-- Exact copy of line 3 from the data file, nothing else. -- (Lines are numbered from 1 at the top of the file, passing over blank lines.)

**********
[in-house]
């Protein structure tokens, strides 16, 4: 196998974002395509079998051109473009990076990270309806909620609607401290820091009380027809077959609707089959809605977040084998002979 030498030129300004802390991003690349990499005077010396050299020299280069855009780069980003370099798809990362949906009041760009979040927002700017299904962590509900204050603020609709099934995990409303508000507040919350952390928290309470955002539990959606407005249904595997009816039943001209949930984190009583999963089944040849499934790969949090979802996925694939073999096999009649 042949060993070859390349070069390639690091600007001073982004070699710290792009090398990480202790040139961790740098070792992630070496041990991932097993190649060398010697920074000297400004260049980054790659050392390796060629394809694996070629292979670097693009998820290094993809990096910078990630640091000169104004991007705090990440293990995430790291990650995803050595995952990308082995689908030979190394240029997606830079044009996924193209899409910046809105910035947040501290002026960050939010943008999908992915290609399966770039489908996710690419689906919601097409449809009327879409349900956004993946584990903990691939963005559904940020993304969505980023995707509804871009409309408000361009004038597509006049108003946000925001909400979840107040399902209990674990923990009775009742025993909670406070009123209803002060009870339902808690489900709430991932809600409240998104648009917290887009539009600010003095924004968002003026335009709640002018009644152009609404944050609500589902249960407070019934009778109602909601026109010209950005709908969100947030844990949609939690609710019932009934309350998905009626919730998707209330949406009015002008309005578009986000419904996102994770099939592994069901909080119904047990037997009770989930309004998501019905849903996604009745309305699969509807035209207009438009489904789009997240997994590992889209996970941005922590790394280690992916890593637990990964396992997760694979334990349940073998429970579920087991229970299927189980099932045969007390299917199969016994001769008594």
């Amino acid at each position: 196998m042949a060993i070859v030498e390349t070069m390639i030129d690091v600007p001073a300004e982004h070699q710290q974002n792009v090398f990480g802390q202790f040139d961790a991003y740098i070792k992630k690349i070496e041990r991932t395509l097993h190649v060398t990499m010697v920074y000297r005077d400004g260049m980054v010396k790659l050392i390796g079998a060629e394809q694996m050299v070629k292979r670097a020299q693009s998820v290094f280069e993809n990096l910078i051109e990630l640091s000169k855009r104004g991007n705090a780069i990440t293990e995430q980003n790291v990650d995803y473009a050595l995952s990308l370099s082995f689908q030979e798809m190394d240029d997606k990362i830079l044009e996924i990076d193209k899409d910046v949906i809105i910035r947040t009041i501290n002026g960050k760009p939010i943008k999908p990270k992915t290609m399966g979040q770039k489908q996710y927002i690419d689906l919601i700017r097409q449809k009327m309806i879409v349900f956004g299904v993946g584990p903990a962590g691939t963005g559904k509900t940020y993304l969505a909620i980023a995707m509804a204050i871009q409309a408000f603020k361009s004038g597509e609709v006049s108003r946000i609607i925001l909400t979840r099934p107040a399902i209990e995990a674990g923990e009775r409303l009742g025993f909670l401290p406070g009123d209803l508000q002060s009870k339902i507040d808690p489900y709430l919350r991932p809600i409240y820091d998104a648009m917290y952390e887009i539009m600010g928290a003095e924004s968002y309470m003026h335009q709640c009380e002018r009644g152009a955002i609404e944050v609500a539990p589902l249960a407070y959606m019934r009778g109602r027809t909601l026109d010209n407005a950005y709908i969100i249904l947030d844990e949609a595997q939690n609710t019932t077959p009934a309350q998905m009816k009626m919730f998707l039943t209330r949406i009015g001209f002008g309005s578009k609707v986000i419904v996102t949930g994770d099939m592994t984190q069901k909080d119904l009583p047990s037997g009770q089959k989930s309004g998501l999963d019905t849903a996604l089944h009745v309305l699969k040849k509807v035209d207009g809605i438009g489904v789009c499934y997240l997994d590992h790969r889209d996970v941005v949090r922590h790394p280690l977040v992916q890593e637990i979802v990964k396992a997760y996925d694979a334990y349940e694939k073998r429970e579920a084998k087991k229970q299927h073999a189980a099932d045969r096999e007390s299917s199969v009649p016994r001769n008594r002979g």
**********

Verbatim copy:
């Amino acid at each position: 196998m042949a060993i070859v030498e390349t070069m390639i030129d690091v600007p001073a300004e982004h070699q710290q974002n792009v090398f990480g802390q202790f040139d961790a991003y740098i070792k992630k690349i070496e041990r991932t395509l097993h190649v060398t990499m010697v920074y000297r005077d400004g260049m980054v010396k790659l050392i390796g079998a060629e394809q694996m050299v070629k292979r670097a020299q693009s998820v290094f280069e993809n990096l910078i051109e990630l640091s000169k855009r104004g991007n705090a780069i990440t293990e995430q980003n790291v990650d995803y473009a050595l995952s990308l370099s082995f689908q030979e798809m190394d240029d997606k990362i830079l044009e996924i990076d193209k899409d910046v949906i809105i910035r947040t009041i501290n002026g960050k760009p939010i943008k999908p990270k992915t290609m399966g979040q770039k489908q996710y927002i690419d689906l919601i700017r097409q449809k009327m309806i879409v349900f956004g299904v993946g584990p903990a962590g691939t963005g559904k509900t940020y993304l969505a909620i980023a995707m509804a204050i871009q409309a408000f603020k361009s004038g597509e609709v006049s108003r946000i609607i925001l909400t979840r099934p107040a399902i209990e995990a674990g923990e009775r409303l009742g025993f909670l401290p406070g009123d209803l508000q002060s009870k339902i507040d808690p489900y709430l919350r991932p809600i409240y820091d998104a648009m917290y952390e887009i539009m600010g928290a003095e924004s968002y309470m003026h335009q709640c009380e002018r009644g152009a955002i609404e944050v609500a539990p589902l249960a407070y959606m019934r009778g109602r027809t909601l026109d010209n407005a950005y709908i969100i249904l947030d844990e949609a595997q939690n609710t019932t077959p009934a309350q998905m009816k009626m919730f998707l039943t209330r949406i009015g001209f002008g309005s578009k609707v986000i419904v996102t949930g994770d099939m592994t984190q069901k909080d119904l009583p047990s037997g009770q089959k989930s309004g998501l999963d019905t849903a996604l089944h009745v309305l699969k040849k509807v035209d207009g809605i438009g489904v789009c499934y997240l997994d590992h790969r889209d996970v941005v949090r922590h790394p280690l977040v992916q890593e637990i979802v990964k396992a997760y996925d694979a334990y349940e694939k073998r429970e579920a084998k087991k229970q299927h073999a189980a099932d045969r096999e007390s299917s199969v009649p016994r001769n008594r002979g």